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ABC News Breakfast -

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JOURNALIST: The Climate Change Minister Wong joins us now from Canberra. Senator Wong, good
morning.

WONG: Good morning.

JOURNALIST: How many sit-down, face-to-face discussions have you had with the crossbench Senators
to try and convince them to support the ETS?

WONG: Well let's remember where we're at the moment. We have not yet introduced a bill into the
Parliament. What we have done is put forward a draft bill which we have suggested to Senators
should go to a Senate Committee. That has occurred and a Senate Committee will look at the draft
bill. So the Government, in fact has been highly consultative. We have asked the Senate to consider
legislation before we have even finalised the detail of it. So we are serious about engaging with
the Senate about this issue.

JOURNALIST: You say you've been highly consultative but how many meetings have you had with
crossbench senators - sit-down, face-to-face meetings? Have you had one?

WONG: Yes of course I have met with crossbench senators. But can I say, we are not at the point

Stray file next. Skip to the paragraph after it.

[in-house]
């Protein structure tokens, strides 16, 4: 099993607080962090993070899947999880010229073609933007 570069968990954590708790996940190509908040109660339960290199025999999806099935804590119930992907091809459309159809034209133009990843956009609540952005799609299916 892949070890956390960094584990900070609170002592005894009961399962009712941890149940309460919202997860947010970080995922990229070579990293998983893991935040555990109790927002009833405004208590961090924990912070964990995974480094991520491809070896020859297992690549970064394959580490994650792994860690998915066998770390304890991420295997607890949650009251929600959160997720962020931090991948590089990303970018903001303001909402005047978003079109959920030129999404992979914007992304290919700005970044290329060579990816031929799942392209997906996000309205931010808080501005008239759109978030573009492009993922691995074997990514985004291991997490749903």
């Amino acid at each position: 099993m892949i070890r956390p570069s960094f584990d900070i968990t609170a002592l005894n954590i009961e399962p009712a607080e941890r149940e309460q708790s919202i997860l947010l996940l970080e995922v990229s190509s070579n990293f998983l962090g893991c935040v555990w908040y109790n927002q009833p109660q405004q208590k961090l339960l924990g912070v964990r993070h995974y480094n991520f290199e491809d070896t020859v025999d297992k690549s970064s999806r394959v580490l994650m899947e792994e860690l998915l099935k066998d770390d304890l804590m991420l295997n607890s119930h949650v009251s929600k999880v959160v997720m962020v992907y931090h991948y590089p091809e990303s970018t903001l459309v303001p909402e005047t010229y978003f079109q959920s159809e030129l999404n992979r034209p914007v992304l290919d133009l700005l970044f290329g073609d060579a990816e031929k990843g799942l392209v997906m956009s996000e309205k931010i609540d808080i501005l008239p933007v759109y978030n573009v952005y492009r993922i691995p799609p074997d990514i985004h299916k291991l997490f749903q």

where we're negotiating legislation because the Government hasn't yet introduced legislation.

But the key issue here is what will the Senate... whether the Senate will be up to the task. We are
introducing the Carbon Pollution Reduction Scheme because it's the right thing to do. It's the
right thing to do for jobs, because we know climate change will hit our jobs, our economy here in
this nation very hard. It's the right thing to do in terms of driving the investment in the jobs of
the future - for example, in the renewable sector. And the question will be, particularly for
Malcolm Turnbull, whether or not he will continue to adopt a hardline position or whether he'll
revert to the position he was articulating when he first became leader.

JOURNALIST: But you haven't got any support. Does it feel like you are flogging a dead horse?

WONG: Look there's a long way to go on this and of course, we have always said we'll get criticism
from various quarters. But this is the right thing to do. Australians know that we do have to face
up to the issue of climate change. We know that climate change will impact on our economy as well
as on our environment. We know we have to start driving that investment in the jobs of the future.
And that's is why the Government is focused on doing what we said we would do at the last election,
which is to take action on climate change. Unfortunately what we see from the Opposition is a very
strange position where Mr Turnbull appears now to be running the line Dr Nelson ran - which led, of
course, to Mr Turnbull challenging him for the leadership.

JOURNALIST: Do you accept that your Ferrari argument is pretty lame. If that's the best you can
come up with in support of this legislation - to get support for this legislation?

WONG: I think the point that is important is that there seems to be some people that say: 'If it
isn't as good as I want it, then I'd rather have nothing.' And the point the Government is making